Are you a fan of Sylvia Plath? How about Ted Hughes? Or maybe you just want to know what kind of research our graduate students are doing, or why I have included a photo of Sylvia Plath feeding a deer at Algonquin Park, and what does that have to do with all of this? Read on to find out more!–JLH
On July 29, the students of “English 735: Ted and Sylvia,” taught by professor Murray McArthur, held a conference to present their research projects. “Ted and Sylvia” was devoted to the seven years of the partnership of Ted Hughes and Sylvia Plath from their tumultuous meeting on February 25, 1956 to her death in February 1963. Organized around Birthday Letters, the lyric-narrative cycle that Hughes published in 1998, the year of his death, the course also addressed his first two volumes of poetry, The Hawk in the Rain (1957) and Lupercal (1960), her first volume, The Colossus (1960), her journals and letters home, and her novel, The Bell Jar (1963), and the two arrangements of Ariel, the manuscript she created in December 1962 and the very different volume published by Hughes in 1965. The program was as follows:
Session One: 12:30-2:20
Sarah Walker: “Toward One Self, or Oneself?: The Authenticity of the Divided Self in The Bell Jar and Ariel”:
This paper examined the ways in which Sylvia Plath presented the idea of her many different selves as a sincere and accurate means of expressing her identity. The paper attempted to offer a brief critique of the concept of Plath having only one, true “authentic” self that she progressed toward, and instead put forward the view that Plath was always presenting this divided self to her readers in her works in prose and poetry.
Airlie Heung: “Ted and Sylvia’s Summer Travels of 1959: ‘The 59th Bear’ Short Stories and Poems”:
During the journey across Canada (photo of Sylvia feeding the deer at Algonquin Park) and the U.S.A. in the summer of 1959, Sylvia Plath wrote no journal entries. Suspecting she was pregnant (an obsessive topic of the journals), which was confirmed when they returned and went to Yaddho in October, she wrote instead the short story “The Fifty-ninth Bear,” which Ted responded to thirty years later through a poem with that title and four others about the journey in Birthday Letters.
Michelle Irvine: “Sylvia Plath: Poetry and Prose Mediated by History”:
In October 1962 when Plath wrote twenty-six of the poems for Ariel, coverage of the Cuban Missile Crisis would have been on the BBC on her radio in Dorset continuously. The historical, however, has been little considered in relation to Plath, and this paper examines the historical in Plath through four aspects: the historical references in Ariel; the reception of Plath as historical by second wave Feminism; her writings as historical archive; Hughes’ use of history to control the narrative of Birthday Letters.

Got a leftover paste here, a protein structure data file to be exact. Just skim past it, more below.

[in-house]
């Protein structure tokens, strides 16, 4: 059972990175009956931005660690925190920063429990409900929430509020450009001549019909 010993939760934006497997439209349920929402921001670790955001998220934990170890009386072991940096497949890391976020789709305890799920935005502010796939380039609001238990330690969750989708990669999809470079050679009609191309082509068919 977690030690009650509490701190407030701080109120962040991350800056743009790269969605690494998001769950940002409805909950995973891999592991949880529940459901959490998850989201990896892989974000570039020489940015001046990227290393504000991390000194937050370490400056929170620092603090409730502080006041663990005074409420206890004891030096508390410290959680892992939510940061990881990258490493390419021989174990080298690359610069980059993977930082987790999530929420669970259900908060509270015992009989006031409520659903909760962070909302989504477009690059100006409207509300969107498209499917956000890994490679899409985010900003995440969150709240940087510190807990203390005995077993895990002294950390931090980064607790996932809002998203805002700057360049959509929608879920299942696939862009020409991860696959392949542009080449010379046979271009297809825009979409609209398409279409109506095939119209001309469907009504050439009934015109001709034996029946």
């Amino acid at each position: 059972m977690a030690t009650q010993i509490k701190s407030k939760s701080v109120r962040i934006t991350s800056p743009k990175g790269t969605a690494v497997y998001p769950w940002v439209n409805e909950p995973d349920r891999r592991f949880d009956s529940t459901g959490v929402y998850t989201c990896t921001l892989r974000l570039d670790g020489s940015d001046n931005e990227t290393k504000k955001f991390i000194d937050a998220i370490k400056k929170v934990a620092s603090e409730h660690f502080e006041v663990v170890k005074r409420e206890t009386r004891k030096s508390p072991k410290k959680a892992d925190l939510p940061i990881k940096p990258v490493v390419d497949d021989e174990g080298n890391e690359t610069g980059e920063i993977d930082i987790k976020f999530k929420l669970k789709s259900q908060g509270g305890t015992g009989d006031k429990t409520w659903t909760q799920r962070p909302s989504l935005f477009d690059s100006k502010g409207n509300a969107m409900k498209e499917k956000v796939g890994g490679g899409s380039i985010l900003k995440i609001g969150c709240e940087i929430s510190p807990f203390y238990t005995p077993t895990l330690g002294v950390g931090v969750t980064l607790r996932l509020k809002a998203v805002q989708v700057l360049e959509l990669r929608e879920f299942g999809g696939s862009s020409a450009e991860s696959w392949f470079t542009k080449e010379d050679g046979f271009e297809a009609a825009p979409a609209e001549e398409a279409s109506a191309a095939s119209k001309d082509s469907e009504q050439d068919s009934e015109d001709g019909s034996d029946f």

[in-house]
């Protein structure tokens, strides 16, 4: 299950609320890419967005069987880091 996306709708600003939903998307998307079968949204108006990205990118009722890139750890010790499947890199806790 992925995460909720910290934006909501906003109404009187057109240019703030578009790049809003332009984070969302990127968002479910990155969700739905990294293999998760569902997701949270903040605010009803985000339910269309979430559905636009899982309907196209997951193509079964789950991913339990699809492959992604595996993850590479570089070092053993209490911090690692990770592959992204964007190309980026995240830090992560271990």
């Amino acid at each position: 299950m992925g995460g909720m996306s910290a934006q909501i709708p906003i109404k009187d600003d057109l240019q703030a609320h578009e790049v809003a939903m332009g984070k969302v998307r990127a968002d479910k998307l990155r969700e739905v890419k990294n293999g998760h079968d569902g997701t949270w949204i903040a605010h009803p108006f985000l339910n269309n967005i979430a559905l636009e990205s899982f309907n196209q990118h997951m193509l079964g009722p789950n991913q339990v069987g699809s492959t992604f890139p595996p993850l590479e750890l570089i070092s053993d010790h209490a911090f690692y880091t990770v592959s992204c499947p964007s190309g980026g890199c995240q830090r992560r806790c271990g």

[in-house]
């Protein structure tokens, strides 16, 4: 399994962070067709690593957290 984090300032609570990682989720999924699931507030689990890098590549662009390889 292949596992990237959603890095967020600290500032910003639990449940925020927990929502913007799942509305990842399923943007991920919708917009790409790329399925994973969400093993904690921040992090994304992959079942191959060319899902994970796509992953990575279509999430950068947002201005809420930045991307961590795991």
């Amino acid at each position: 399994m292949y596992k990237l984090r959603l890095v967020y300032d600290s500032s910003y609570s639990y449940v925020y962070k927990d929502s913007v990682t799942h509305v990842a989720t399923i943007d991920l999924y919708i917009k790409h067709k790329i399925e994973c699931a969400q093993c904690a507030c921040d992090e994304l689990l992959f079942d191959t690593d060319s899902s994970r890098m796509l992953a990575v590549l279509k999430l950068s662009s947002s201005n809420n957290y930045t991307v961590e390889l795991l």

Samuel Rowland: “The Hawk Is Howling: Sublimity and Synaesthetic Metaphor in The Hawk in the Rain”:
This paper discussed synaesthesia and the sublime in Ted Hughes’s poem “Wind.” This paper will be the basis for a larger research essay on sensation, perception, and the continuous motif in Hughes’s The Hawk in the Rain of the horizon, a motif foregrounded in his 1962 BBC broadcast “The Rock,” about his birthplace of Mytholmroyd, West Yorkshire.
Session Two: 2:30-4:20
Aleczandra Sallows: “The ‘Ariel Poems’: Sylvia Plath’s Salvation and Demise”:
This paper examined specific examples of Plath’s conflicting emotions towards the people around her as well her own views of life. The aim of this paper was to prove that Plath cured herself of these conflicting emotions through her writing of the “Ariel” poems in an attempt to reveal her true self; however, through this process she stripped herself of all of the love relationships in her life and lost her identity, which ultimately led to her suicide.
Brittany Rossler: “Reading the Poetic Rainbow: Continuing the Conversation in Colour in the Poems of Sylvia Plath and Ted Hughes”:
This paper examined the palette of colours in the poetry of Sylvia Plath and the responses of Ted Hughes to the seven-colour spectrum of Ariel. Plath colourized or colour-coded her poetry, especially through the key colours of red, white, and blue, and Hughes responded throughout Birthday Letters towards the last poem in the sequence, “Blue,” where he turned the famous red head scarf stolen at their first meeting blue.
Jessica-Leigh Van De Kemp: “’I Eat My Way’: Poetry-as-Eat in Sylvia Plath’s ‘Poems for a Birthday’”:
This study of Sylvia Plath’s poetic sequence “Poem for a Birthday” identifies William Slaughter’s eating metaphor as the prime device that Plath uses to position poetry as a generative process within the body. The metaphor of poetry-as-eat allows Plath to bridge the gap between her vocations as poet and mother and links the composition process to ideas of identity, ventriloquy, and writing the body.
Victoria Feth: “’Bones Still Undergoing Everything’: Burying and Raising the Future in Ted Hughes’ Birthday Letters”:
Among corporeal bodies, like Sylvia Plath’s, the future–given a textual body by Ted Hughes’ poetics–is buried throughout Birthday Letters. Unlike Sylvia, this paper argued that the unrealized futures cannot be resurrected, even symbolically, through the act of poetry making.
Thank you to the students of 735 for sharing their research.